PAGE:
'Ants were all dead on arrival' is the most common ploy used for submitting a PayPal claim stating 'the item was not as described'. A known scam here is to put the ants in a fridge for a short period of time. The cooler temperature will make them curl up and look dead, and then the buyer sends the seller some photographs of the 'dead' ants, asking for his money back or a credit note. (If the seller does not oblige they will submit a claim to PayPal.) When the ants are removed from the fridge and allowed to warm up, the colony will usually recover without any ill effects.
Some customers will offer to send the seller a small deposit upfront, usually stating they are waiting for their wages, or that a payment made to them is due to clear soon. They will promise to send the balance in a few days, however, they urgently need the ants sending now, as it's a birthday gift or some other similar reason. Be warned, it will never be paid!
Any buyers that don’t have a PayPal account have likely been banned/blacklisted by PayPal because of previous problems, usually because of a large number of outstanding unsettled claims, or attempted fraud. PayPal will then refuse to give them an account. Hence, those buyers stating they don’t have a PayPal account and want to use accounts of other family members or friends should be treated with particular caution.
Dealing with people who used to trade commercially in ants in the past and whose business has failed, should also be treated with the utmost caution. They will know the scams which caused their own business to collapse. They seem to despise existing businesses that have proven successful while theirs was not, and seem to think because they have been cheated in the past, it is their right to try and steal from others.
Buying and selling
Our advice when buying:
* Be very careful dealing with someone you have only known for a short time.
* For Facebook groups, always check the seller’s profile. How long have they been a member of the group, and how long have they had a Facebook account? Beware of new group members, who have only recently joined Facebook.
* Be wary of sellers offering very low priced stock – why is it so cheap?
* Don’t pay in advance for something that the seller does not have yet.
* Be careful when dealing with newly opened online shops, especially those that have no known previous history.
* Be very cautious if dealing with online shops that don’t show their business address and telephone number. Ask yourself why?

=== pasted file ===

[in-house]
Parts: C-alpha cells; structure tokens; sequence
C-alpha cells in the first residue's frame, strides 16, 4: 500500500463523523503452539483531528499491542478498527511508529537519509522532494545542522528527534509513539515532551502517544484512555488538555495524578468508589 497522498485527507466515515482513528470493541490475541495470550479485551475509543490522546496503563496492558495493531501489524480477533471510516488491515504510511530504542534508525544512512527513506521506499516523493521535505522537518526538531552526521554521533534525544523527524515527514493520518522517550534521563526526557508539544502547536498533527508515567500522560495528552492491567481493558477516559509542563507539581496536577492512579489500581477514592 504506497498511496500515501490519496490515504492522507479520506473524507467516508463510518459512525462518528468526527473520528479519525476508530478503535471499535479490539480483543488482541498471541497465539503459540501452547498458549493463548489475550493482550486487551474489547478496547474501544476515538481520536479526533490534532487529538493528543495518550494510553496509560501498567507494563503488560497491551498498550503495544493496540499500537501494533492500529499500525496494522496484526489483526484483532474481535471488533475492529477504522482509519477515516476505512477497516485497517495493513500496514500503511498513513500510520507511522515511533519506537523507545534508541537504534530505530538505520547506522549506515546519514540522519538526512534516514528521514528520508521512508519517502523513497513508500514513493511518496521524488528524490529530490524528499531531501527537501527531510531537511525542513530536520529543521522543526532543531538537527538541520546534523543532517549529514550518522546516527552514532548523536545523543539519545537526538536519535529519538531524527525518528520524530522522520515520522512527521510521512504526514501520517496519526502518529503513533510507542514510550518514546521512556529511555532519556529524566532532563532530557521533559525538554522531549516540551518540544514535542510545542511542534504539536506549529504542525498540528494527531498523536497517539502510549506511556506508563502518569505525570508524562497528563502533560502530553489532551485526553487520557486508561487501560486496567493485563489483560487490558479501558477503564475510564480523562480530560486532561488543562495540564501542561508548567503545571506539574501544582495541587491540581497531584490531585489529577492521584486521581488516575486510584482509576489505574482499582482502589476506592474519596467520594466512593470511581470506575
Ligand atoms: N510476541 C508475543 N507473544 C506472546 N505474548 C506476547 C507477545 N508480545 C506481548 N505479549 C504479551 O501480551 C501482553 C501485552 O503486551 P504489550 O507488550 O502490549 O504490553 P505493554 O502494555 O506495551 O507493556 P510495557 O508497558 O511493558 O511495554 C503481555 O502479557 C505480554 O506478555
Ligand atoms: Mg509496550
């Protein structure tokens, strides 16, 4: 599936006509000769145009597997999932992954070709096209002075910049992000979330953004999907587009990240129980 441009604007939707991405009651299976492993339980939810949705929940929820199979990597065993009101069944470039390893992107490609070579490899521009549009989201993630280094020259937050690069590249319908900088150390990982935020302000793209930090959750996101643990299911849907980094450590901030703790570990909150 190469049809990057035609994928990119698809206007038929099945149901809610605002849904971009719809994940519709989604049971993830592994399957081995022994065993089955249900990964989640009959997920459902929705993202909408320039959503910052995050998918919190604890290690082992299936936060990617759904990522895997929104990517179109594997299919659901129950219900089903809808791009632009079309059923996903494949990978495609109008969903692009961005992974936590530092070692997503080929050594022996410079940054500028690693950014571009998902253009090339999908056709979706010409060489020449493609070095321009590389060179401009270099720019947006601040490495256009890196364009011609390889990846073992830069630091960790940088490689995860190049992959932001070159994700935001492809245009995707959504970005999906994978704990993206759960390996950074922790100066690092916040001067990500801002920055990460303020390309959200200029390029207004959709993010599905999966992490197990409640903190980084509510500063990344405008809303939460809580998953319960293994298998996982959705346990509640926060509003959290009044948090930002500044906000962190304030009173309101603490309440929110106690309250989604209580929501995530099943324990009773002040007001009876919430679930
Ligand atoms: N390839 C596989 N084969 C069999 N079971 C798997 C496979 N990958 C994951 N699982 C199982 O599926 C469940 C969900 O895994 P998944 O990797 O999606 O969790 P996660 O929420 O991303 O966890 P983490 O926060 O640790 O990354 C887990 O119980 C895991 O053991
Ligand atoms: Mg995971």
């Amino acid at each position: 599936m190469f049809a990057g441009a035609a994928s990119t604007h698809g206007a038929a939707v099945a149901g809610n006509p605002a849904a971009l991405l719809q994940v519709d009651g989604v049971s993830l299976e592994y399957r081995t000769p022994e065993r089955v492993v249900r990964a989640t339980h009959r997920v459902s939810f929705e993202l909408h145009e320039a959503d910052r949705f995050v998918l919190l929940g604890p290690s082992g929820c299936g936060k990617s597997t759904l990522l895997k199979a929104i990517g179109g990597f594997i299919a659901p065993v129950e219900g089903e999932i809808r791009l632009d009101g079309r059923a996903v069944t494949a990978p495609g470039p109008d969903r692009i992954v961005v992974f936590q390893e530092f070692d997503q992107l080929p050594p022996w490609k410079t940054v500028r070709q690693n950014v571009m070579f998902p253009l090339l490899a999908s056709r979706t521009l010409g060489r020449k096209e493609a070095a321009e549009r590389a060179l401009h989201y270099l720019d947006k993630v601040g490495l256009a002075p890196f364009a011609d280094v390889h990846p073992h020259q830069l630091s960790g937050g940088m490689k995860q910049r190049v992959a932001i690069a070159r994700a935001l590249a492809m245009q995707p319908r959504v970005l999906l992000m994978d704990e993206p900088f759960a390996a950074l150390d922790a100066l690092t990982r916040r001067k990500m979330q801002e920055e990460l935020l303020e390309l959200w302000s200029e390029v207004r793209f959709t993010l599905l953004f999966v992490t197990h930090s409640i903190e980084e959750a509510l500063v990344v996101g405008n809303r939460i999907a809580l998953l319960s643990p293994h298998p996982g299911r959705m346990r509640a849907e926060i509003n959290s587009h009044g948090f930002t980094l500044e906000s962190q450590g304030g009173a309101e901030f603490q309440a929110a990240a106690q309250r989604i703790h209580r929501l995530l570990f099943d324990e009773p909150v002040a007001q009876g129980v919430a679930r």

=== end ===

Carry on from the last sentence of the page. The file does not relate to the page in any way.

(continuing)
* Ensure the seller's site gives detailed 'terms and conditions' - which you can refer back to and quote if something goes wrong.
Our advice if selling:
* Don’t send parcels to a different address than that shown on the buyers PayPal account.
* Beware of buyers that do not have a PayPal account.
* Don’t deal with buyers who want to use their family members or friends PayPal accounts.
* Don’t accept deposits and then post the goods. Wait until you have received full payment.
* Ensure all parcels are sent by registered post / recorded delivery.
For safer purchases you should buy from a supplier who has been trading for a minimum of two years, has an established informative online site, clearly states their business terms, and gives their full contact details including a phone number and address.
Ant sellers talk
What they say - and what it means!
This is especially applicable to certain Facebook groups -
set up and administrated by sellers.
When they say 'the ants you want are in quarantine and they will be ready for sale once they are satisfied that they are healthy' - what they really mean is they are waiting for the parcel to arrive from abroad. Forget any kind of quarantine, as soon as they arrive, they will be for sale.
When they have a ‘special offer’ on - it usually means the colony is on the point of collapse, and they need to get rid of them quickly, before they die.
When they say ‘a fast seller not many left’ - what they mean is they have a lot of them, have had them in stock a long time, and cannot sell them.
When they say ‘it’s in high demand’ – it means no one is interested in them.
‘The essential kit carefully selected for ant keepers’ – in reality a collection of slow-moving products that they have left in stock, and need to clear.
‘A terrible species, not suitable for keeping in captivity, difficult to care for and frequently die’ - when a competitor has a species for sale that they don’t.’
‘A wonderful species, easy to care for, breeds quick and highly recommended’ – the same species when they have them for sale!